Featured image by Lawrence Anderson

What’s going on? 

  • Hundreds of thousands of people move to Florida each year. As the third most populous state, we require proper infrastructure to support the arrival of new residents. Construction and demolition are environmentally costly processes, and about a quarter of Florida’s municipal solid waste production comes from development. Urban sprawl is projected to increase by 15% in the coming decades, double what it is now, resulting in over one third of Florida’s landscape being developed.  
  • In the aftermath of construction, most buildings in Florida run on fossil fuels, taking up an estimated 93% of electricity consumption in the state. Florida is focused on fast development to keep up with the influx of people. Central Florida is projected to have the biggest development and sprawl out of all regions in the state. 
  •  Researchers with the University of Florida GeoPlan center conclude that at the rate we are going, it is difficult to envision what Florida will look like in a few decades. They hope to share the results of their study to help the state produce a vision of more efficient land use and still sustain future growth. 
  • Regenerative design uses natural world materials and landscapes as they exist on a site as the building blocks of future development. It focuses on reducing the environmental impacts of a building through conservation and performance, treating the surrounding ecosystem as an equal shareholder of a development project.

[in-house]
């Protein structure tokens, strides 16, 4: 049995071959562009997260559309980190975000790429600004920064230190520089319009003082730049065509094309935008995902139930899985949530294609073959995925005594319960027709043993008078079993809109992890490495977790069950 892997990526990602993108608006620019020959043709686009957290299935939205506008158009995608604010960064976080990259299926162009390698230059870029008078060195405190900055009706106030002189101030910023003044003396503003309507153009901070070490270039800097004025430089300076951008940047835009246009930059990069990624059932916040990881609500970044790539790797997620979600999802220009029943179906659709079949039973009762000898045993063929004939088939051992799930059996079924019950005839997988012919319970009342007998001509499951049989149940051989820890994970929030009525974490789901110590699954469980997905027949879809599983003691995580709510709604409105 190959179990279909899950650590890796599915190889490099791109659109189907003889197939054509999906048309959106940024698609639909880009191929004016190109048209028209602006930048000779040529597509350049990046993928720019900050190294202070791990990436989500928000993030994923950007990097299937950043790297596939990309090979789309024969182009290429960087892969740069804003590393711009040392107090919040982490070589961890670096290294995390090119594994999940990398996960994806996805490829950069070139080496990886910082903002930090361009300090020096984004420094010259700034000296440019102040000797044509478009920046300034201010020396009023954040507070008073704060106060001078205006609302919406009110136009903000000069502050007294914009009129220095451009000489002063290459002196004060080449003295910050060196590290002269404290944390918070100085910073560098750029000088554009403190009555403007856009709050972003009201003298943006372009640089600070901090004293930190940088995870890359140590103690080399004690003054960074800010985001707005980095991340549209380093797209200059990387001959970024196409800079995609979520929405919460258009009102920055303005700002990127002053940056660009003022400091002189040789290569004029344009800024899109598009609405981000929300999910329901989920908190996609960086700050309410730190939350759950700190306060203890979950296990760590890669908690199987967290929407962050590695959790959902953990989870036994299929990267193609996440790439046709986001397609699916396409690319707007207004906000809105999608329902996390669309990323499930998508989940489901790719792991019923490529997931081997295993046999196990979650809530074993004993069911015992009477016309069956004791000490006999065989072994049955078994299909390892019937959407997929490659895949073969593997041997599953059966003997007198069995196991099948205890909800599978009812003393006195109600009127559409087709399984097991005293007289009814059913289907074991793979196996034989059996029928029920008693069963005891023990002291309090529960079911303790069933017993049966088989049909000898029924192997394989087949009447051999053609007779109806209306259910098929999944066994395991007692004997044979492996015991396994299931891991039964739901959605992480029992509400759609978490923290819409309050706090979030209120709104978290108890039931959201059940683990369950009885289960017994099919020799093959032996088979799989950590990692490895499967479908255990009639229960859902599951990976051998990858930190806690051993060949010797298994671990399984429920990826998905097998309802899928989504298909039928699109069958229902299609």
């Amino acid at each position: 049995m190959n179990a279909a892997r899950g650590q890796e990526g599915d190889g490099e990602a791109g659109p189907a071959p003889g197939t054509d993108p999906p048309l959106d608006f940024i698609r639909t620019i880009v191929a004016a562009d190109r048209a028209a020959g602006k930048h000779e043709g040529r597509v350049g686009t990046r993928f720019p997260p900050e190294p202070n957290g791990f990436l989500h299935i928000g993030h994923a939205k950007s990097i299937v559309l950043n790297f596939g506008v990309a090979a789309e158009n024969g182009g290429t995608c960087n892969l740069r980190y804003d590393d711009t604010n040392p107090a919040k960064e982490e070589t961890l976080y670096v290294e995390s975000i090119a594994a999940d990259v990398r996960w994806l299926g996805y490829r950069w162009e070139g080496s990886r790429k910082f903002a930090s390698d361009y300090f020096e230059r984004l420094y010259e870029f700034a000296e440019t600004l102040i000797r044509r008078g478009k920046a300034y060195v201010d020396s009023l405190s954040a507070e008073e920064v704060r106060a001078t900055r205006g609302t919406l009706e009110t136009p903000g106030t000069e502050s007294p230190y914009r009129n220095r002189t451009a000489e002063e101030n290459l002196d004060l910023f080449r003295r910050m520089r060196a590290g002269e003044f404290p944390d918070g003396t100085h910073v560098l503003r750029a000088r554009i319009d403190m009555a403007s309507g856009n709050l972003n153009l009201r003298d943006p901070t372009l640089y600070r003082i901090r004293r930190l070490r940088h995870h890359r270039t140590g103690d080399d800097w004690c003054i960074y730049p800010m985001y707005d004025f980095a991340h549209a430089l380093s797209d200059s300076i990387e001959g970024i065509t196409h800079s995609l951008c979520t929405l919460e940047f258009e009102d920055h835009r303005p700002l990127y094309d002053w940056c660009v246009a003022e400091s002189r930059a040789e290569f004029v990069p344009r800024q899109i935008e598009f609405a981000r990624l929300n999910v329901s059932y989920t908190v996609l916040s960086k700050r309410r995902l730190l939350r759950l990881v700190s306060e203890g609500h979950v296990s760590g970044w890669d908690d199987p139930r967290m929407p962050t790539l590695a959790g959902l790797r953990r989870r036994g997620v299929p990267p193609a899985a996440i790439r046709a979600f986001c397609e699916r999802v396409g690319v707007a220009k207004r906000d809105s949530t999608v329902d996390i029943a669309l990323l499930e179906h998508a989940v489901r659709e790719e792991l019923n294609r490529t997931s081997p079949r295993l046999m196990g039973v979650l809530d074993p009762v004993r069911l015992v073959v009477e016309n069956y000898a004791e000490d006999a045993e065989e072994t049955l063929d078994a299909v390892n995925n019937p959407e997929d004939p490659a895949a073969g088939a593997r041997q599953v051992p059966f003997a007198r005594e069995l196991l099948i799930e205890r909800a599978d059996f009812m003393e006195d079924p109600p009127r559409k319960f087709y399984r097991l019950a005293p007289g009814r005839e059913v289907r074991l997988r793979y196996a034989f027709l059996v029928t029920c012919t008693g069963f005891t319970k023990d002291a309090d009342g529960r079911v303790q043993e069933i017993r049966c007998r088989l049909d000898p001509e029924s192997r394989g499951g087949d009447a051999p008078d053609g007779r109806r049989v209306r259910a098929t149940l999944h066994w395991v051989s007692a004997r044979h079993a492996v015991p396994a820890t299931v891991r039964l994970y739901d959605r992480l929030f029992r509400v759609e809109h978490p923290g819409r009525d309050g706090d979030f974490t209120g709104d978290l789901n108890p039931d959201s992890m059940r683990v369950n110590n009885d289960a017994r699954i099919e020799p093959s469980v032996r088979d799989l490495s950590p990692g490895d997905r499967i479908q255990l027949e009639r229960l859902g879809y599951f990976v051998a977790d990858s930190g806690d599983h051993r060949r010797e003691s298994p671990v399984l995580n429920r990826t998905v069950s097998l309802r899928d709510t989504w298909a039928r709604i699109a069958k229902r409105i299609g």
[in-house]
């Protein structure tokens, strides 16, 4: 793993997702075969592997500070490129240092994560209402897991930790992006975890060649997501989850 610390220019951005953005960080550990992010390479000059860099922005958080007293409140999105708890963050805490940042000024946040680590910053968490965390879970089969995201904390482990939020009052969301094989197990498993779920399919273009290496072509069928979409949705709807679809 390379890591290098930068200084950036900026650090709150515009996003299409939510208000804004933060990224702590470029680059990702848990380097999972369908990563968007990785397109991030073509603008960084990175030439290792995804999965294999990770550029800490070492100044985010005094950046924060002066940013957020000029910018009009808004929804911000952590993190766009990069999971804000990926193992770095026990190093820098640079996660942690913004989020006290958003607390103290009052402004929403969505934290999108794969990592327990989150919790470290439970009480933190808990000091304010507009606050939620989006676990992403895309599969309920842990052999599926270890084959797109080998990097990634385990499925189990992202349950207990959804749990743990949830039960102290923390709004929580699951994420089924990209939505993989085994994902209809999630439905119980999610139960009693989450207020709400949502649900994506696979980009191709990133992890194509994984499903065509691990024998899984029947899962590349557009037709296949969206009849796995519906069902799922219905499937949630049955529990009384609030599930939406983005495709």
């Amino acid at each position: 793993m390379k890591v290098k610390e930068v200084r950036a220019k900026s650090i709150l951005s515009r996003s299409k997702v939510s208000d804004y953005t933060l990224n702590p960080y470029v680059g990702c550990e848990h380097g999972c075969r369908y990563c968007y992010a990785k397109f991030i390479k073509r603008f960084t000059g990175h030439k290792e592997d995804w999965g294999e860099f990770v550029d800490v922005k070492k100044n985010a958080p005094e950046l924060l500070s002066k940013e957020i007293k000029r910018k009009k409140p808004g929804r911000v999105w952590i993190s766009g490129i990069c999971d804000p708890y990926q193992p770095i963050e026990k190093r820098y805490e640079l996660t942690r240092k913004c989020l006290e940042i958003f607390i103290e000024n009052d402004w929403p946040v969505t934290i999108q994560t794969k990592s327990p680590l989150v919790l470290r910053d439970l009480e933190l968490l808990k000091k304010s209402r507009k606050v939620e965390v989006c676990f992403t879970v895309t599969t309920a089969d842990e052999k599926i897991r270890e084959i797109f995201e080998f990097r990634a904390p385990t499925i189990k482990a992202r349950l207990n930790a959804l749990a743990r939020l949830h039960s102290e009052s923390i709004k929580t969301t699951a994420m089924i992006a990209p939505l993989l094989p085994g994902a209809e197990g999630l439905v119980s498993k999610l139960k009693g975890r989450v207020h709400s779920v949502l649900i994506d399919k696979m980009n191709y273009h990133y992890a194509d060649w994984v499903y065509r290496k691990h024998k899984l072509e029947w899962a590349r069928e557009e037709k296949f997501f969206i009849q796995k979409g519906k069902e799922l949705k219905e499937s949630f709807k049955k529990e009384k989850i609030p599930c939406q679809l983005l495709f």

• Unlike sustainable design, regenerative design focuses on repairing and remediating the Earth’s damaged life systems. Working through an ecological worldview, this theory recognizes all life as connected and requires restorative, mutually beneficial solutions. Stewardship is central to regenerative design theory because it requires local ecological knowledge of the specific site.  

Why it matters. 

  • Florida’s current land development and construction process is carbon intensive, generates substantial amounts of waste, and takes away from the beauty of the state’s natural landscape.  
  • Regenerative design and architecture can provide a real solution to the amount of waste generated from construction in Florida. As we have an ever-expanding population, with up to one thousand new residents moving to the state each day, using regenerative design in new buildings and retrofitting old ones could prove to be essential in maintaining the quality of our environment, infrastructure, and life. 
  • The Kendada building on Georgia Tech’s campus was built to blur the line between the indoors and outdoors. A blend of natural and manmade, this is the first building in the southeastern U.S. to be fully certified under the Living Building Challenge. 

What you can do. 

  • In Florida, development and land use are dictated by many laws and regulations that are passed each year. By researching and supporting political candidates that reflect your stances, you can make an impact. 
  • Through certification programs, you can have your home vetted and retrofitted to align with green construction and architecture guidelines. A popular certification program is Leadership in Energy and Environmental Design (LEED), a green building rating system. At multiple tiers, residential and commercial buildings can be assessed with LEED as it provides a framework for innovative sustainable design.